Aleteia logoAleteia logo
Saturday 18 September |
Saint of the Day: Bl. Daudi Okelo and Bl. Jildo Irwa
home iconVoices & Views
line break icon

Health-care reform and the lost art of healing



Mario J. Paredes - published on 05/19/18

Value-based care is the new wave of health-care reform.

In 1996, the renowned Dr. Bernard Lown—emeritus professor of cardiology at Harvard and founder of the Lown Cardiovascular Group, among other distinctions—published The Lost Art of Healing. The book may be more than 20 years old, but its message is as timely as ever, and arguably more urgent today then in 1996. The New York Times put the spotlight on Dr. Lown’s message when it recently ran an Op-Ed by an intern at Brigham and Women’s Hospital in Boston who encountered the venerable physician when Dr. Lown was in that hospital being treated for pneumonia.

In The Lost Art of Healing, Dr. Lown charged that “doctors no longer minister to a distinctive person but concern themselves with fragmented, malfunctioning” parts of the body. The doctor-patient relationship, the author lamented then, and still laments today, has become impersonal, mechanical, remote and cold. In The Lost Art of Healing he called for the revival of the “3,000-year tradition, which bonded doctor and patient in a special affinity of trust.”

As resident physician Rich Joseph wrote in his column, Dr. Lown has called for “a return to the fundamentals of doctoring—listening to know the patient behind the symptoms; carefully touching the patient during the physical exam to communicate caring; using words that affirm the patient’s vitality; and attending to the stresses and situations of his life circumstances.”

At 96, Dr. Lown made it clear that he was not pleased with the state of affairs he had warned about all those years ago, and which today he describes as the “industrialization of the medical profession.”

The Times piece is worth quoting at length because it so pointedly and accurately describes the state of contemporary health-care in the US, both in its for-profit and publicly-funded forms. The case is worse for the latter, with traditional Medicaid being particularly prone to impersonal medical care and an emphasis on transactional treatment in the form of tests and perfunctory office visits; a formula that is prone to waste and fraud, and that provides very little if any opportunity for the establishment of a bond between patient and doctor.

Enter the Delivery System Reform Incentive Payment (DSRIP) Program, a pioneering approach to Medicaid ushered in by the New York State Department of Health that has just begun the fourth year of its five-year mandate. Its goal: the reduction by 25 percent of avoidable hospital use at the end of five years, which would amount to a savings of more than $12B for New York State taxpayers.

These are impressive facts and figures; important as they are for the bottom line, they are secondary. At the heart of DSRIP is superior, holistic care for Medicaid patients who are treated as human persons, not as cost centers or bundles of various medical ailments—care precisely of the kind Dr. Lown insists has gone missing.

Value-based care is the new wave of health-care reform; it will deliver superior care, thanks, in part, to a strong emphasis on preventive care. This, in turn, translates into reduced health-care costs by keeping people healthier and out of hospitals, etc. It would make a lot of sense for policy-makers to begin paying closer attention to value-based care—and to consider funding the efforts of Independent Practice Associations. This would enable the independent doctor as entrepreneur to succeed under the VBP regime by providing truly personalized health care, whose quality hinges on that “affinity of trust” between doctor and patient. This would be a much-needed complement to the massive funding of inevitably more impersonal hospital-based systems that currently dominate the publicly-funded health-care arena.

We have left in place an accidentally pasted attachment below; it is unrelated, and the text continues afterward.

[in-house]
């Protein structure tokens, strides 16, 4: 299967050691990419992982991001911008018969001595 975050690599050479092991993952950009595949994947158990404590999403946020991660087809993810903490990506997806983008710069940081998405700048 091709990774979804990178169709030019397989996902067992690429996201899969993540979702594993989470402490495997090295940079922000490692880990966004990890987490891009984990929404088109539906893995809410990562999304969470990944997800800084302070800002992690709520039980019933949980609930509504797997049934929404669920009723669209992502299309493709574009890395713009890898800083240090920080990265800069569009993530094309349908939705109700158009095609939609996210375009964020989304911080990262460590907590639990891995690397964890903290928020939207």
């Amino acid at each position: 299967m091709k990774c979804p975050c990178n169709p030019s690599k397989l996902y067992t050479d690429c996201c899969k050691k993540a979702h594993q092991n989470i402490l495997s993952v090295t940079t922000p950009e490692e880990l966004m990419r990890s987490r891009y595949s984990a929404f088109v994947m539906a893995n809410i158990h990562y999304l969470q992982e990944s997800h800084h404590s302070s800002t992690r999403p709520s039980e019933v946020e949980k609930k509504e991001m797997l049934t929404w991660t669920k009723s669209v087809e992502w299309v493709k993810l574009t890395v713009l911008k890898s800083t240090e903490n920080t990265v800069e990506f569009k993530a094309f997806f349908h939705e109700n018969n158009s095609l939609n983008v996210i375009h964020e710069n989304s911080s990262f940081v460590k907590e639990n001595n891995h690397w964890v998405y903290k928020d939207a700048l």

Mario J. Paredes is the CEO of SOMOS, a network of doctors and health personnel, located in New York and Puerto Rico. 

HealthHealth and Wellness

Support Aleteia!

If you’re reading this article, it’s thanks to the generosity of people like you, who have made Aleteia possible.

Here are some numbers:

  • 20 million users around the world read every month
  • Aleteia is published every day in seven languages: English, French, Italian, Spanish, Portuguese, Polish, and Slovenian
  • Each month, readers view more than 50 million pages
  • Nearly 4 million people follow Aleteia on social media
  • Each month, we publish 2,450 articles and around 40 videos
  • We have 60 full time staff and approximately 400 collaborators (writers, translators, photographers, etc.)

As you can imagine, these numbers represent a lot of work. We need you.

Support Aleteia with as little as $1. It only takes a minute. Thank you!

Daily prayer
And today we celebrate...

Top 10
Kathleen N. Hattrup
Pope considers what to do with pro-abortion Catholic politicians
Philip Kosloski
How receiving Holy Communion can drive away demons
Berthe and Marcel
Lauriane Vofo Kana
This couple has the longest marriage in France
Philip Kosloski
Why is the feast of the Holy Cross celebrated on September 14?
Mathilde De Robien
How a lost masterpiece of sacred art was discovered thanks to chi...
Kathleen N. Hattrup
On same-sex unions, Pope says Church doesn’t have power to change...
Philip Kosloski
This prayer to St. Anthony is said to have “never been known to f...
See More
Get Aleteia delivered to your inbox. Subscribe here.